Hate crime laws are notoriously problematic because they target particular offender motivations. To enforce these laws, law enforcement officials must have some access to an offender's motive for committing a crime. The requirements for proof of motive differ from state to state, with some states requiring evidence that the offender targeted the victim out of prejudice, bigotry, or hostility for a group of which the victim was a member, and others requiring only evidence that the offender intentionally selected his or her victim from a particular group.Not only do states vary in their definition of what constitutes a hate crime, but they vary in the number of protected classes. Not all states, for example, include sexual orientation. A handy chart of varying categories is provided here [pdf].
Last, punishment enhancements differ greatly.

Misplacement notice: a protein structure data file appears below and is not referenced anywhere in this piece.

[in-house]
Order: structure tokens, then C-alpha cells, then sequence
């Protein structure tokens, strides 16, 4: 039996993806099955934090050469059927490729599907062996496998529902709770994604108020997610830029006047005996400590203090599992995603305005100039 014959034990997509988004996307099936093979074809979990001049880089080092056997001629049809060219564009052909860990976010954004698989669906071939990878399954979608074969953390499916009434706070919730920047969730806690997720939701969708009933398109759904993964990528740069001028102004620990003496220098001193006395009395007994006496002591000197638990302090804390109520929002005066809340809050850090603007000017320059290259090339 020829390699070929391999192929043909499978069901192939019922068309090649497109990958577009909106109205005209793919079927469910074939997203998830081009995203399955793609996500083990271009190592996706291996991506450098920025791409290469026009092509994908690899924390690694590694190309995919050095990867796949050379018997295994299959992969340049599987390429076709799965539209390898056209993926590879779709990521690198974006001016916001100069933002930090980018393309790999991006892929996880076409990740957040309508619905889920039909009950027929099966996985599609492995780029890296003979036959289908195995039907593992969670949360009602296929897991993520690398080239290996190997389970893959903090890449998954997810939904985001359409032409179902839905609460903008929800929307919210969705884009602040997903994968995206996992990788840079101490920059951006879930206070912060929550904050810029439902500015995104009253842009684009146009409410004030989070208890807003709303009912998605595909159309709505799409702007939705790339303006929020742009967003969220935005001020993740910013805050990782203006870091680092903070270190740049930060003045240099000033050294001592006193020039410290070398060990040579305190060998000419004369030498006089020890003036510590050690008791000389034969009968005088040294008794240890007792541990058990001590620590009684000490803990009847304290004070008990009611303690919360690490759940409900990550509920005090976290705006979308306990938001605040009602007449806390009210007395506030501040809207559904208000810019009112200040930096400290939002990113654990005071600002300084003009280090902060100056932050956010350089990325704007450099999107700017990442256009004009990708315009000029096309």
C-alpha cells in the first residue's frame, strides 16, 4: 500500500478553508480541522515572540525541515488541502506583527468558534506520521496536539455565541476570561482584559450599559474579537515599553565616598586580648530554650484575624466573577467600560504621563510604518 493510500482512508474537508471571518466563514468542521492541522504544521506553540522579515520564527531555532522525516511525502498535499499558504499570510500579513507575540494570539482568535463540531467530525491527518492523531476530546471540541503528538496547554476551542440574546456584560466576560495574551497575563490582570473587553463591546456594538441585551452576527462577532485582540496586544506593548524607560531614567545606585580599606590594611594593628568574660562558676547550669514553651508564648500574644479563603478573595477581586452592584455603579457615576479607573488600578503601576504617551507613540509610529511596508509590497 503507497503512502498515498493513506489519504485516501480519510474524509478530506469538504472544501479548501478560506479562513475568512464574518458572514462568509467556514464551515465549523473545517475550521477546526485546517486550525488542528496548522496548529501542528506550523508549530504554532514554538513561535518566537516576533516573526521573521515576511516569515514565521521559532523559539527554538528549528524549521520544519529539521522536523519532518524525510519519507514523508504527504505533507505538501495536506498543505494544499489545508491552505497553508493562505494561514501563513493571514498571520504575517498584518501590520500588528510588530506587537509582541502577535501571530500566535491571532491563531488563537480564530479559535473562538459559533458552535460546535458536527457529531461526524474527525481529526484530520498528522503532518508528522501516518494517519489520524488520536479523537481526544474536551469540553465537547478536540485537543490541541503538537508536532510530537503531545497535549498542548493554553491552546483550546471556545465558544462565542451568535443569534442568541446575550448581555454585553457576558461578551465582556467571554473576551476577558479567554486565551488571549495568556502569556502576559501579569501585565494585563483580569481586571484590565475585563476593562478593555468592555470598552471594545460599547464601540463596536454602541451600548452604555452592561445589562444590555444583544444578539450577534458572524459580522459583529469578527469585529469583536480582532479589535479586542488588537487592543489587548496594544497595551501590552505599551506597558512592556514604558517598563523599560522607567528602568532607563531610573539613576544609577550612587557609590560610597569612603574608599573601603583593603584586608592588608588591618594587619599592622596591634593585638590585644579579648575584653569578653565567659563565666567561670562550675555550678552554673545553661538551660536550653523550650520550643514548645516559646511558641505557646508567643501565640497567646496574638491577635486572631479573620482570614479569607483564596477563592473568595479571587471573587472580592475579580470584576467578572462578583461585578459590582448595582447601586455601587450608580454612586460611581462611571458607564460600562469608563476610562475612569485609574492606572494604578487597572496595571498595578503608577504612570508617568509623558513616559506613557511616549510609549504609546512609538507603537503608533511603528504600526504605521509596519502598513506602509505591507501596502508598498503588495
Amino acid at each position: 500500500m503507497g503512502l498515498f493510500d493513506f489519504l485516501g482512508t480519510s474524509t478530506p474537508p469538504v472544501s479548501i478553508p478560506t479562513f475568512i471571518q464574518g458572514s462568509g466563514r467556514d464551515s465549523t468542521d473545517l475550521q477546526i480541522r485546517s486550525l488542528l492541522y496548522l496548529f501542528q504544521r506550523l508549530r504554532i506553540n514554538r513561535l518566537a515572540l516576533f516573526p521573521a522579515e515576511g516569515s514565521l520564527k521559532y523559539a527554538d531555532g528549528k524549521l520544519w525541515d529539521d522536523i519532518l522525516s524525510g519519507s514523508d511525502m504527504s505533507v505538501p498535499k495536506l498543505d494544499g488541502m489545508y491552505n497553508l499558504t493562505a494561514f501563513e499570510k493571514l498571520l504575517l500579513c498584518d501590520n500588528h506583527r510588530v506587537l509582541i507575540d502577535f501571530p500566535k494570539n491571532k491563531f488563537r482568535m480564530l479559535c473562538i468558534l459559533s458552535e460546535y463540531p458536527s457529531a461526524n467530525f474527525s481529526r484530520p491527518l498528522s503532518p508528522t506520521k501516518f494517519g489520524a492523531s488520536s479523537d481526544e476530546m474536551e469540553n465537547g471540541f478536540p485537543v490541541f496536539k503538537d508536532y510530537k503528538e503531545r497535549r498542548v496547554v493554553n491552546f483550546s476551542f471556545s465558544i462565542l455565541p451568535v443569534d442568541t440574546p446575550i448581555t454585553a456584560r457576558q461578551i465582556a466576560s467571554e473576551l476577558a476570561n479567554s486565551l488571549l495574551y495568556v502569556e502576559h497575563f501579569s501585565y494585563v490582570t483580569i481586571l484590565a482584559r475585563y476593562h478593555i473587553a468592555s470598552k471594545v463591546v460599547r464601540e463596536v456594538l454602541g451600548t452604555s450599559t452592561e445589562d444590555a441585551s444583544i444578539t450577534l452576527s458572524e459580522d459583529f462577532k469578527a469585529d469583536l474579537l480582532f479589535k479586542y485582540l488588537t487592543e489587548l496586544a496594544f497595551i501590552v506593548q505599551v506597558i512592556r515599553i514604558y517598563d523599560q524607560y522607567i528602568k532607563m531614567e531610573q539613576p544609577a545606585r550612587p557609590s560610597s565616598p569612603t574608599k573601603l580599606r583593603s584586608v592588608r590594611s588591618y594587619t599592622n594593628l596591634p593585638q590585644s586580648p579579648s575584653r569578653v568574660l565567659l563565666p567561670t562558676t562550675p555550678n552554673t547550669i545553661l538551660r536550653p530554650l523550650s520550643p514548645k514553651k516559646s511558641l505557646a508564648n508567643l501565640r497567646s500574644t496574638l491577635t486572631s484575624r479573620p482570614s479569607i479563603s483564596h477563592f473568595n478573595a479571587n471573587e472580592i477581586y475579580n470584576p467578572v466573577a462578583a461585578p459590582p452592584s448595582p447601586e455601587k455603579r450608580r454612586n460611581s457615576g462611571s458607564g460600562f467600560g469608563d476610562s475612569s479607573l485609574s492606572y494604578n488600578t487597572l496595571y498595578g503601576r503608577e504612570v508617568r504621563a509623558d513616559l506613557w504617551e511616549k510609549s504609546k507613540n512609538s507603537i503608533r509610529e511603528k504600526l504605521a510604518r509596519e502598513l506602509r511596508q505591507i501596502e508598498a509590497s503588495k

Some states impose mandatory minimums for hate crimes, while others mandate the addition of a set amount of time (e.g., two years) to a sentence if a crime was motivated by hate. Still others multiply a sentence (e.g., doubling or even tripling it) or require that the offense be classified at a level of seriousness that is higher than the level for the underlying offense.In the absence of federal legislation clearly mandating a specific form of hate crime statute, or acceptable forms of punishment, or the proper designation of protected classes, it's up to the states, as "laboratories of democracy," to work out their own laws, while Is this just? That's for you to decide--and argue.